What’s working for me.
Hey all, happy Wednesday. Before I get started I’d like to make two disclaimers here:
- This list is in no way definitive. I follow dozens of fantastic gaming blogs, several of which function perfectly well while doing things differently than I do. These tips are merely what work for me, and this should be kept in mind. It’s five tips, not rules.
- I’m not the biggest or most successful gaming blogger out there, nor the most venerable. These tips are more for people starting in the Blogosphere as opposed to blogging veterans who’ll no doubt have their own tips and advice. Nonetheless this slice of the internet is mine and I’d like to help out all gamer enthusiasts who wish to share their opinions to the best of their ability. Let’s begin!
No. One: Cover unique /obscure angles.
There are hundreds upon hundreds of gaming blogs and websites all competing for visitors and followers. If we were all to cover video game news from the same angle, nothing would distinguish us smaller sites from others, the result being we’d fade into obscurity. The simple fact is big names like IGN can and will cover the main news angles, usually quicker and more efficiently than we can.
The solution? Cover news and games in ways they don’t. Focus on unusual elements that they didn’t feel warranted an article. Let me present an example: Almost a month ago Assassin’s Creed 3 exploded onto the scene, receiving the gaming community’s almost undivided attention. Hundreds of reviews were published overnight, with the game itself dissected into the most minute of pieces. I didn’t even bother reviewing it, my opinion of the game being the same as everyone else – it’s real good. Instead I decided to try and draw readers indirectly.
Amazing song from Assassin’s Creed 3 Trailer: Radioactive brought in hundreds of viewers to the site. By choosing an unusual angle I managed to place my blog decently in the search engines, the result being increased traffic over what a simple review would have brought in. People talk about finding your niche when blogging – with video game blogging you have to find niches within niches.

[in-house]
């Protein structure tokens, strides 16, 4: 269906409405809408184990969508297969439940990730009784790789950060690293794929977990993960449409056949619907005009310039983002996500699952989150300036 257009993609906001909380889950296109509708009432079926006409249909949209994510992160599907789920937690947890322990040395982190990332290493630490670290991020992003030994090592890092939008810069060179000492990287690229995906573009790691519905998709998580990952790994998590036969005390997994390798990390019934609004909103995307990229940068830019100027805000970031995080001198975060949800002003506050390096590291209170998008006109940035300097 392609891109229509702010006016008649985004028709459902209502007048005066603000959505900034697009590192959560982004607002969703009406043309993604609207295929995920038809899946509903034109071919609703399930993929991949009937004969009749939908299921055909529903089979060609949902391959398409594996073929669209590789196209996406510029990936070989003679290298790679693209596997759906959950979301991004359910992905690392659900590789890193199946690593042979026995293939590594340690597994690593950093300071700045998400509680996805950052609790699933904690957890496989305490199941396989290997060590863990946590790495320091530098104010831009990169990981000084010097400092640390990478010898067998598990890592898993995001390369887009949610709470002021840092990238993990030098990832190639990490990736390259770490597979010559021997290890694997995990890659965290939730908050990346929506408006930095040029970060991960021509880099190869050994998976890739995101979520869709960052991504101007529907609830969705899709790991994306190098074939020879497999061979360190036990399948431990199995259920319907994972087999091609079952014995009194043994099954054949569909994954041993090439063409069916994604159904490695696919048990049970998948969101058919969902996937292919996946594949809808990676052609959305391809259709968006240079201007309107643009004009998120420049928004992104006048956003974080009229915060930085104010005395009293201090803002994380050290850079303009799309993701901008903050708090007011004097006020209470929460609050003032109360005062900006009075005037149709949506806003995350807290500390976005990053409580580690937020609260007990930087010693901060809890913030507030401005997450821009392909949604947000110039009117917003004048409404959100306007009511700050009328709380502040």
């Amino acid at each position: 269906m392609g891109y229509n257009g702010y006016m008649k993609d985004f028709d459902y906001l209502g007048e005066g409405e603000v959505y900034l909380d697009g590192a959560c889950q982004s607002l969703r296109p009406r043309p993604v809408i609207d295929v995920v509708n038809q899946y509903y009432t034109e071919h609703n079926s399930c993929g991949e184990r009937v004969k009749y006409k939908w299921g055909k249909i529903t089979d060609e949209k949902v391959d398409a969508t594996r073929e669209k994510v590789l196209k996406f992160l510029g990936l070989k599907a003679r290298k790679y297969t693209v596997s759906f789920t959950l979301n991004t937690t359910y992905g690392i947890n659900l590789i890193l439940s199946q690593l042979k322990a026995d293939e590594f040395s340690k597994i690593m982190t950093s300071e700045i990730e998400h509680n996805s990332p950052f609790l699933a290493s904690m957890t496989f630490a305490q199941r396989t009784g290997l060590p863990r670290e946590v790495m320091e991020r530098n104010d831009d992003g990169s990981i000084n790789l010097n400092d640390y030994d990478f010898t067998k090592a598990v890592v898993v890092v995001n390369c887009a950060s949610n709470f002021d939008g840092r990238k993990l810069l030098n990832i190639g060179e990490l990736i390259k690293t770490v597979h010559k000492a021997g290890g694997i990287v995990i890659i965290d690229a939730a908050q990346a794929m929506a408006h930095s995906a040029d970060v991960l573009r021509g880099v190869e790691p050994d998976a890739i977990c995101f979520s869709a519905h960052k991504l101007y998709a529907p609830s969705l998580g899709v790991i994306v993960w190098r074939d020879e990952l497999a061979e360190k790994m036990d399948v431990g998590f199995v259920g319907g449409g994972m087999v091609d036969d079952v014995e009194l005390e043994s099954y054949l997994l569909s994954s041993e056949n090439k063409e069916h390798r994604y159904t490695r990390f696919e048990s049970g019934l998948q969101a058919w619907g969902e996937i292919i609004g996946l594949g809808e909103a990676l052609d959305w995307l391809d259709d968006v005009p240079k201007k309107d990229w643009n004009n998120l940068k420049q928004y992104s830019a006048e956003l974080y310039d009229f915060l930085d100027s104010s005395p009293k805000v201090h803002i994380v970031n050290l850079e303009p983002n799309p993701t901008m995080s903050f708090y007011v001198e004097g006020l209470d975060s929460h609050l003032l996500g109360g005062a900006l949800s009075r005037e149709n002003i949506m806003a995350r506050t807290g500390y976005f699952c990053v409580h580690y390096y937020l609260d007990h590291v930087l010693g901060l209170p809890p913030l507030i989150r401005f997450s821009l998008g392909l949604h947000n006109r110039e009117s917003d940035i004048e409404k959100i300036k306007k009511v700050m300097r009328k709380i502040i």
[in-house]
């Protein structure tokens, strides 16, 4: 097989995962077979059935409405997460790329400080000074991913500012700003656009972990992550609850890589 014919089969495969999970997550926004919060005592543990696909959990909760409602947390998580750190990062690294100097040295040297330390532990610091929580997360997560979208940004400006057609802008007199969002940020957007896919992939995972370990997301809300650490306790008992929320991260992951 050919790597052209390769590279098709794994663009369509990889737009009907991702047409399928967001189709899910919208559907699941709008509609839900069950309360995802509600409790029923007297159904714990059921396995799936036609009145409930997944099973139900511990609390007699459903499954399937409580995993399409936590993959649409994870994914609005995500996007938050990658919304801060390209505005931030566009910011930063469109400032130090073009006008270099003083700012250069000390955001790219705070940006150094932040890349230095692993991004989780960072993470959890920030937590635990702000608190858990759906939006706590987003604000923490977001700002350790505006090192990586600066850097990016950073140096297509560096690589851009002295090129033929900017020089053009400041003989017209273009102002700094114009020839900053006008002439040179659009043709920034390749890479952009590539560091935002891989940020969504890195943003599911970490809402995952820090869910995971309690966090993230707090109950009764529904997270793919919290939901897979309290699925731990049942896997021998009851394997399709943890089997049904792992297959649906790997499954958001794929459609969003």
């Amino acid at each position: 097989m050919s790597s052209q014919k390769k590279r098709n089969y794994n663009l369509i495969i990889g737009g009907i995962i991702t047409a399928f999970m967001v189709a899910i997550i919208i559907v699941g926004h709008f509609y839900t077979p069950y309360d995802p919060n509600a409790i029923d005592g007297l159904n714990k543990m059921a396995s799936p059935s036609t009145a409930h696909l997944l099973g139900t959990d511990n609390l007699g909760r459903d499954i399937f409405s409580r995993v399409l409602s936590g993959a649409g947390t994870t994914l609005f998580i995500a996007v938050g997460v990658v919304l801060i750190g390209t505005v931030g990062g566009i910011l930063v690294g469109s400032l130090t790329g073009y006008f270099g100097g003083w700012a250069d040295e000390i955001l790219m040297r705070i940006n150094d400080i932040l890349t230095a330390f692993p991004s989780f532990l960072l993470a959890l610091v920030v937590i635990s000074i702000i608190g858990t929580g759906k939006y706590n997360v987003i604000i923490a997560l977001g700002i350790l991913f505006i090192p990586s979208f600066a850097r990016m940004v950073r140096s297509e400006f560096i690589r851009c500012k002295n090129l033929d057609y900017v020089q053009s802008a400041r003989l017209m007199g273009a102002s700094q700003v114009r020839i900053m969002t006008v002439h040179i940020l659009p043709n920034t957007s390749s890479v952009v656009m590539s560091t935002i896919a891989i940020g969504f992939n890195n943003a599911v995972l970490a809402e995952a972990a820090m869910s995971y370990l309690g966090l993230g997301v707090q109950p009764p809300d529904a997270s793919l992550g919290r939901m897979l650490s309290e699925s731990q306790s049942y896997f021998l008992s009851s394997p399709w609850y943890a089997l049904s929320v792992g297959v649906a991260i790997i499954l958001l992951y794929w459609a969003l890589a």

Number Two: Images, images, images!
The vast majority (3/4, easily) of people coming to my blog arrive here through search engines such as Google Images. I try and include around five images in every post, at the very least two. I pick images for several reasons; brightness, distinctiveness and current public mood. I try to cover all consoles and computer games when it comes to images, and never use the same one twice.
Hand drawn pics and unusual poses help bring in more views; it’s the same general principle as in tip number one. Don’t pick the image every site is using, go for the underused one down on page 7 of Google Images.
Number Three: Don’t just cover your favorite system.
By talking about just one console, you’re alienating a large portion of your potential audience. Even if you don’t have access to a particular console, talk to a friend who does or just read a lot. Of course, there are blogs and sites devoted to just the PlayStation or Computer, but I’d recommend against this path and anyway Console wars are immature.
Number Four: Don’t be afraid to speak out.
One of the biggest advantages bloggers have is we’re not tied to any company. Don’t be afraid to voice your opinions and go against popular notions. However, don’t be inflammatory and controversial for the sake of drawing in readers. If you don’t like Halo 4 or think Mass Effect 3’s ending was great, back it up with well reasoned arguments. People will respect that far more than simply stating “HALO SUX, LOL.”
Number Five: Don’t forget to play games!
It may sound stupid, but heed the warning 🙂 When I started blogging it severely cut into my gaming time. As with all things, moderation is key and don’t forget to stay passionate about the medium we all love by making time to shoot and loot.
If you would like any further advice, feel free to comment below or message me through my contact page. Thanks for reading!